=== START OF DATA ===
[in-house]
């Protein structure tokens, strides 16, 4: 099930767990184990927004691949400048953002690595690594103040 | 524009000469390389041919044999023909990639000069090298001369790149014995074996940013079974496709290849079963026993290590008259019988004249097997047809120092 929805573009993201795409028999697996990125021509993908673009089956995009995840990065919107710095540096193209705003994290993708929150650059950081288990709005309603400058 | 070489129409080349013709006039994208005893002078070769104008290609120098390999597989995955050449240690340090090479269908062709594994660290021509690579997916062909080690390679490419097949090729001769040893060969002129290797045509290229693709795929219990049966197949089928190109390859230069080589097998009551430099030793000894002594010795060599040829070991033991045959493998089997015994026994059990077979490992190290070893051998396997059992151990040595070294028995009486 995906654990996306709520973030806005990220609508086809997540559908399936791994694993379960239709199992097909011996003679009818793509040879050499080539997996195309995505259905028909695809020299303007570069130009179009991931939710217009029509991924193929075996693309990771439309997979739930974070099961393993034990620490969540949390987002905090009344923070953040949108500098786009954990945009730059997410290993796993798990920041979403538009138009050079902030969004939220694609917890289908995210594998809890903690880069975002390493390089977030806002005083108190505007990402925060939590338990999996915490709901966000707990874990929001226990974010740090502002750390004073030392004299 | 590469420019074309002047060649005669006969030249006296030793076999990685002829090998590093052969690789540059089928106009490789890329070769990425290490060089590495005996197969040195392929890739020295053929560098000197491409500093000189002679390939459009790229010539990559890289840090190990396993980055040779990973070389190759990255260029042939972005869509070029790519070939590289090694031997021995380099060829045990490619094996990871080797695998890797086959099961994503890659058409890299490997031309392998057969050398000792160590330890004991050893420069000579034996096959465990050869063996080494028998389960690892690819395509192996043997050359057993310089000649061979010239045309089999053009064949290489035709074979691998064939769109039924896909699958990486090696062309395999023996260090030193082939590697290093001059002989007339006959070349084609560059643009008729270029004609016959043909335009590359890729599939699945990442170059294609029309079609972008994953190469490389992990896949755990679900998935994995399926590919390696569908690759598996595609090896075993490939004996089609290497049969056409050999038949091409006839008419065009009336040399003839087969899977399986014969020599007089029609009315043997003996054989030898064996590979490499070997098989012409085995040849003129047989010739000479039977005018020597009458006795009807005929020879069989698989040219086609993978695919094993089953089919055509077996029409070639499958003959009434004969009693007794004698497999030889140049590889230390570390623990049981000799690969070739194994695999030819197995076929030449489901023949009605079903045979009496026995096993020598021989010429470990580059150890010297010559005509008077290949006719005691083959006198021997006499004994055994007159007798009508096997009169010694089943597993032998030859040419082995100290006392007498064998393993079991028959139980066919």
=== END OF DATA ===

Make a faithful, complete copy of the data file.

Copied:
[in-house]
């Protein structure tokens, strides 16, 4: 099930767990184990927004691949400048953002690595690594103040 | 524009000469390389041919044999023909990639000069090298001369790149014995074996940013079974496709290849079963026993290590008259019988004249097997047809120092 929805573009993201795409028999697996990125021509993908673009089956995009995840990065919107710095540096193209705003994290993708929150650059950081288990709005309603400058 | 070489129409080349013709006039994208005893002078070769104008290609120098390999597989995955050449240690340090090479269908062709594994660290021509690579997916062909080690390679490419097949090729001769040893060969002129290797045509290229693709795929219990049966197949089928190109390859230069080589097998009551430099030793000894002594010795060599040829070991033991045959493998089997015994026994059990077979490992190290070893051998396997059992151990040595070294028995009486 995906654990996306709520973030806005990220609508086809997540559908399936791994694993379960239709199992097909011996003679009818793509040879050499080539997996195309995505259905028909695809020299303007570069130009179009991931939710217009029509991924193929075996693309990771439309997979739930974070099961393993034990620490969540949390987002905090009344923070953040949108500098786009954990945009730059997410290993796993798990920041979403538009138009050079902030969004939220694609917890289908995210594998809890903690880069975002390493390089977030806002005083108190505007990402925060939590338990999996915490709901966000707990874990929001226990974010740090502002750390004073030392004299 | 590469420019074309002047060649005669006969030249006296030793076999990685002829090998590093052969690789540059089928106009490789890329070769990425290490060089590495005996197969040195392929890739020295053929560098000197491409500093000189002679390939459009790229010539990559890289840090190990396993980055040779990973070389190759990255260029042939972005869509070029790519070939590289090694031997021995380099060829045990490619094996990871080797695998890797086959099961994503890659058409890299490997031309392998057969050398000792160590330890004991050893420069000579034996096959465990050869063996080494028998389960690892690819395509192996043997050359057993310089000649061979010239045309089999053009064949290489035709074979691998064939769109039924896909699958990486090696062309395999023996260090030193082939590697290093001059002989007339006959070349084609560059643009008729270029004609016959043909335009590359890729599939699945990442170059294609029309079609972008994953190469490389992990896949755990679900998935994995399926590919390696569908690759598996595609090896075993490939004996089609290497049969056409050999038949091409006839008419065009009336040399003839087969899977399986014969020599007089029609009315043997003996054989030898064996590979490499070997098989012409085995040849003129047989010739000479039977005018020597009458006795009807005929020879069989698989040219086609993978695919094993089953089919055509077996029409070639499958003959009434004969009693007794004698497999030889140049590889230390570390623990049981000799690969070739194994695999030819197995076929030449489901023949009605079903045979009496026995096993020598021989010429470990580059150890010297010559005509008077290949006719005691083959006198021997006499004994055994007159007798009508096997009169010694089943597993032998030859040419082995100290006392007498064998393993079991028959139980066919």